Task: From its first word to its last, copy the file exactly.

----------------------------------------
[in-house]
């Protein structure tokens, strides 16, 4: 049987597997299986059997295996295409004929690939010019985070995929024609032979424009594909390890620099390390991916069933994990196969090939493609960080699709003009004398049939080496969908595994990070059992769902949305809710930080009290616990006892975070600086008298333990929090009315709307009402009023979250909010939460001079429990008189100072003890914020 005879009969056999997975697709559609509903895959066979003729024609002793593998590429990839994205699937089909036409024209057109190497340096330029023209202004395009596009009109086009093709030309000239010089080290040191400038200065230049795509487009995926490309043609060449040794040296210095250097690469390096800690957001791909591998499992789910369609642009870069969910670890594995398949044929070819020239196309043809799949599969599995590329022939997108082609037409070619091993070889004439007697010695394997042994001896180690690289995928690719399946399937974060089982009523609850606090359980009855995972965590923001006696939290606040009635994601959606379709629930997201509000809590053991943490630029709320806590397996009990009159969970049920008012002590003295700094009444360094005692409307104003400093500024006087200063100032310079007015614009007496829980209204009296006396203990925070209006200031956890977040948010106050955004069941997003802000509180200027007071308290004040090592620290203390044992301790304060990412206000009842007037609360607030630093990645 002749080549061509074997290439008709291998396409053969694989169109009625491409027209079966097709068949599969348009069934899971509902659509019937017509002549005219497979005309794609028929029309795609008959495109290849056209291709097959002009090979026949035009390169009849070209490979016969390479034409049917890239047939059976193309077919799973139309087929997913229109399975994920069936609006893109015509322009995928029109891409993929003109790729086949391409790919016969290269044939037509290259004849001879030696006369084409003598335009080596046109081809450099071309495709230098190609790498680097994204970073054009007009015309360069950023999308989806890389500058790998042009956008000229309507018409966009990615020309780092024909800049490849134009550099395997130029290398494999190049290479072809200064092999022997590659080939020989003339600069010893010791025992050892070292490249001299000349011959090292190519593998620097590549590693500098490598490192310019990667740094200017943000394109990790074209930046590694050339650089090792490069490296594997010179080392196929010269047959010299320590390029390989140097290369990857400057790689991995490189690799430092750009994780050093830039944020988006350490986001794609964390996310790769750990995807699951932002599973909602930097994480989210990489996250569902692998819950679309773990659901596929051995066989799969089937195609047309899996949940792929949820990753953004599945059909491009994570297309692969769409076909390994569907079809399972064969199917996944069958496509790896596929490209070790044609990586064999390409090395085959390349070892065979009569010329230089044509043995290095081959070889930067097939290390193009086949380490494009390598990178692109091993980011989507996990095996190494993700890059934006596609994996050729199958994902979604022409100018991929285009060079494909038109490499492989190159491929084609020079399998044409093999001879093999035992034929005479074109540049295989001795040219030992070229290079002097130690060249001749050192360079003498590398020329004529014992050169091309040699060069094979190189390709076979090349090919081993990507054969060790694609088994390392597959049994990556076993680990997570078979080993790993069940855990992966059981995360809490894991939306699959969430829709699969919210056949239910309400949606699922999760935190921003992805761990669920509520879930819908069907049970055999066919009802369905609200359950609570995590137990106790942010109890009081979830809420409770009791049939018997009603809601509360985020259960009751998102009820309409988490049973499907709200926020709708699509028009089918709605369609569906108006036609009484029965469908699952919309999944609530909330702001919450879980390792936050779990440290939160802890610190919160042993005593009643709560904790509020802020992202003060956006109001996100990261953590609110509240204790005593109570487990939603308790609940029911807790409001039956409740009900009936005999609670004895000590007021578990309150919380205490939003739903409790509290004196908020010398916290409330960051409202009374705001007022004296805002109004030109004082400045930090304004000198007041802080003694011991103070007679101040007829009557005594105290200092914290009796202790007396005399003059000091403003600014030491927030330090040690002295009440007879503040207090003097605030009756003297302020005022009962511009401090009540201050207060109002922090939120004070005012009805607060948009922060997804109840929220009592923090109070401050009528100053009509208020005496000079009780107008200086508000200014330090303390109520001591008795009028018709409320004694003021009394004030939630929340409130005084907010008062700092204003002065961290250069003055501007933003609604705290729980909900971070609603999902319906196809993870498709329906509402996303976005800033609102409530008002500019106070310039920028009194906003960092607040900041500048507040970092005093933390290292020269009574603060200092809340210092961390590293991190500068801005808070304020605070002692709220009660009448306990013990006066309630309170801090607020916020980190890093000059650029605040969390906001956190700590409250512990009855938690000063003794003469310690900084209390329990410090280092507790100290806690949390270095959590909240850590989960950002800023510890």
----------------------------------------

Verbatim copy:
[in-house]
């Protein structure tokens, strides 16, 4: 049987597997299986059997295996295409004929690939010019985070995929024609032979424009594909390890620099390390991916069933994990196969090939493609960080699709003009004398049939080496969908595994990070059992769902949305809710930080009290616990006892975070600086008298333990929090009315709307009402009023979250909010939460001079429990008189100072003890914020 005879009969056999997975697709559609509903895959066979003729024609002793593998590429990839994205699937089909036409024209057109190497340096330029023209202004395009596009009109086009093709030309000239010089080290040191400038200065230049795509487009995926490309043609060449040794040296210095250097690469390096800690957001791909591998499992789910369609642009870069969910670890594995398949044929070819020239196309043809799949599969599995590329022939997108082609037409070619091993070889004439007697010695394997042994001896180690690289995928690719399946399937974060089982009523609850606090359980009855995972965590923001006696939290606040009635994601959606379709629930997201509000809590053991943490630029709320806590397996009990009159969970049920008012002590003295700094009444360094005692409307104003400093500024006087200063100032310079007015614009007496829980209204009296006396203990925070209006200031956890977040948010106050955004069941997003802000509180200027007071308290004040090592620290203390044992301790304060990412206000009842007037609360607030630093990645 002749080549061509074997290439008709291998396409053969694989169109009625491409027209079966097709068949599969348009069934899971509902659509019937017509002549005219497979005309794609028929029309795609008959495109290849056209291709097959002009090979026949035009390169009849070209490979016969390479034409049917890239047939059976193309077919799973139309087929997913229109399975994920069936609006893109015509322009995928029109891409993929003109790729086949391409790919016969290269044939037509290259004849001879030696006369084409003598335009080596046109081809450099071309495709230098190609790498680097994204970073054009007009015309360069950023999308989806890389500058790998042009956008000229309507018409966009990615020309780092024909800049490849134009550099395997130029290398494999190049290479072809200064092999022997590659080939020989003339600069010893010791025992050892070292490249001299000349011959090292190519593998620097590549590693500098490598490192310019990667740094200017943000394109990790074209930046590694050339650089090792490069490296594997010179080392196929010269047959010299320590390029390989140097290369990857400057790689991995490189690799430092750009994780050093830039944020988006350490986001794609964390996310790769750990995807699951932002599973909602930097994480989210990489996250569902692998819950679309773990659901596929051995066989799969089937195609047309899996949940792929949820990753953004599945059909491009994570297309692969769409076909390994569907079809399972064969199917996944069958496509790896596929490209070790044609990586064999390409090395085959390349070892065979009569010329230089044509043995290095081959070889930067097939290390193009086949380490494009390598990178692109091993980011989507996990095996190494993700890059934006596609994996050729199958994902979604022409100018991929285009060079494909038109490499492989190159491929084609020079399998044409093999001879093999035992034929005479074109540049295989001795040219030992070229290079002097130690060249001749050192360079003498590398020329004529014992050169091309040699060069094979190189390709076979090349090919081993990507054969060790694609088994390392597959049994990556076993680990997570078979080993790993069940855990992966059981995360809490894991939306699959969430829709699969919210056949239910309400949606699922999760935190921003992805761990669920509520879930819908069907049970055999066919009802369905609200359950609570995590137990106790942010109890009081979830809420409770009791049939018997009603809601509360985020259960009751998102009820309409988490049973499907709200926020709708699509028009089918709605369609569906108006036609009484029965469908699952919309999944609530909330702001919450879980390792936050779990440290939160802890610190919160042993005593009643709560904790509020802020992202003060956006109001996100990261953590609110509240204790005593109570487990939603308790609940029911807790409001039956409740009900009936005999609670004895000590007021578990309150919380205490939003739903409790509290004196908020010398916290409330960051409202009374705001007022004296805002109004030109004082400045930090304004000198007041802080003694011991103070007679101040007829009557005594105290200092914290009796202790007396005399003059000091403003600014030491927030330090040690002295009440007879503040207090003097605030009756003297302020005022009962511009401090009540201050207060109002922090939120004070005012009805607060948009922060997804109840929220009592923090109070401050009528100053009509208020005496000079009780107008200086508000200014330090303390109520001591008795009028018709409320004694003021009394004030939630929340409130005084907010008062700092204003002065961290250069003055501007933003609604705290729980909900971070609603999902319906196809993870498709329906509402996303976005800033609102409530008002500019106070310039920028009194906003960092607040900041500048507040970092005093933390290292020269009574603060200092809340210092961390590293991190500068801005808070304020605070002692709220009660009448306990013990006066309630309170801090607020916020980190890093000059650029605040969390906001956190700590409250512990009855938690000063003794003469310690900084209390329990410090280092507790100290806690949390270095959590909240850590989960950002800023510890």